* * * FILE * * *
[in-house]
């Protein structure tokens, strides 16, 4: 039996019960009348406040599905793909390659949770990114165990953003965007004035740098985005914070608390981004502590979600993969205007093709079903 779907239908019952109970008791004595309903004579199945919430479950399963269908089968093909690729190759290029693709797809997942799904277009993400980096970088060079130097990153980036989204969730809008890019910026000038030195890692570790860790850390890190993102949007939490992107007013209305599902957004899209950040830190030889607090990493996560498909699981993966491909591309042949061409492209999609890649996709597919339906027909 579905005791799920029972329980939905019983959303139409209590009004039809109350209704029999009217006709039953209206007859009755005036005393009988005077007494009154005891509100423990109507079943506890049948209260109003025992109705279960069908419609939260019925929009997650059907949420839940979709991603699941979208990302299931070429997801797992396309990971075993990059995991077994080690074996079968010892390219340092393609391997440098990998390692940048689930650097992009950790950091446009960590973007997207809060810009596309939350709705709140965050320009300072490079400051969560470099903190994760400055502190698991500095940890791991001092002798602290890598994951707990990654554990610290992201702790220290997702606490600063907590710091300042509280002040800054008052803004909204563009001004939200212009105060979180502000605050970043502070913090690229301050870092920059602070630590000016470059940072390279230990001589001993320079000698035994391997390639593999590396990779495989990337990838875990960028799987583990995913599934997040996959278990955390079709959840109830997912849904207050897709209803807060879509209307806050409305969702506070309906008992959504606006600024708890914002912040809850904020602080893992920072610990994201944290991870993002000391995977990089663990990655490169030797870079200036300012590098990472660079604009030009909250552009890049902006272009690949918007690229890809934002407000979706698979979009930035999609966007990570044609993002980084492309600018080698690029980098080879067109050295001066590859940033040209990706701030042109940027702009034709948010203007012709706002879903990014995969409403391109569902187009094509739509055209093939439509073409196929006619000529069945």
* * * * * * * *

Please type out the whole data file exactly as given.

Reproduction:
[in-house]
């Protein structure tokens, strides 16, 4: 039996019960009348406040599905793909390659949770990114165990953003965007004035740098985005914070608390981004502590979600993969205007093709079903 779907239908019952109970008791004595309903004579199945919430479950399963269908089968093909690729190759290029693709797809997942799904277009993400980096970088060079130097990153980036989204969730809008890019910026000038030195890692570790860790850390890190993102949007939490992107007013209305599902957004899209950040830190030889607090990493996560498909699981993966491909591309042949061409492209999609890649996709597919339906027909 579905005791799920029972329980939905019983959303139409209590009004039809109350209704029999009217006709039953209206007859009755005036005393009988005077007494009154005891509100423990109507079943506890049948209260109003025992109705279960069908419609939260019925929009997650059907949420839940979709991603699941979208990302299931070429997801797992396309990971075993990059995991077994080690074996079968010892390219340092393609391997440098990998390692940048689930650097992009950790950091446009960590973007997207809060810009596309939350709705709140965050320009300072490079400051969560470099903190994760400055502190698991500095940890791991001092002798602290890598994951707990990654554990610290992201702790220290997702606490600063907590710091300042509280002040800054008052803004909204563009001004939200212009105060979180502000605050970043502070913090690229301050870092920059602070630590000016470059940072390279230990001589001993320079000698035994391997390639593999590396990779495989990337990838875990960028799987583990995913599934997040996959278990955390079709959840109830997912849904207050897709209803807060879509209307806050409305969702506070309906008992959504606006600024708890914002912040809850904020602080893992920072610990994201944290991870993002000391995977990089663990990655490169030797870079200036300012590098990472660079604009030009909250552009890049902006272009690949918007690229890809934002407000979706698979979009930035999609966007990570044609993002980084492309600018080698690029980098080879067109050295001066590859940033040209990706701030042109940027702009034709948010203007012709706002879903990014995969409403391109569902187009094509739509055209093939439509073409196929006619000529069945």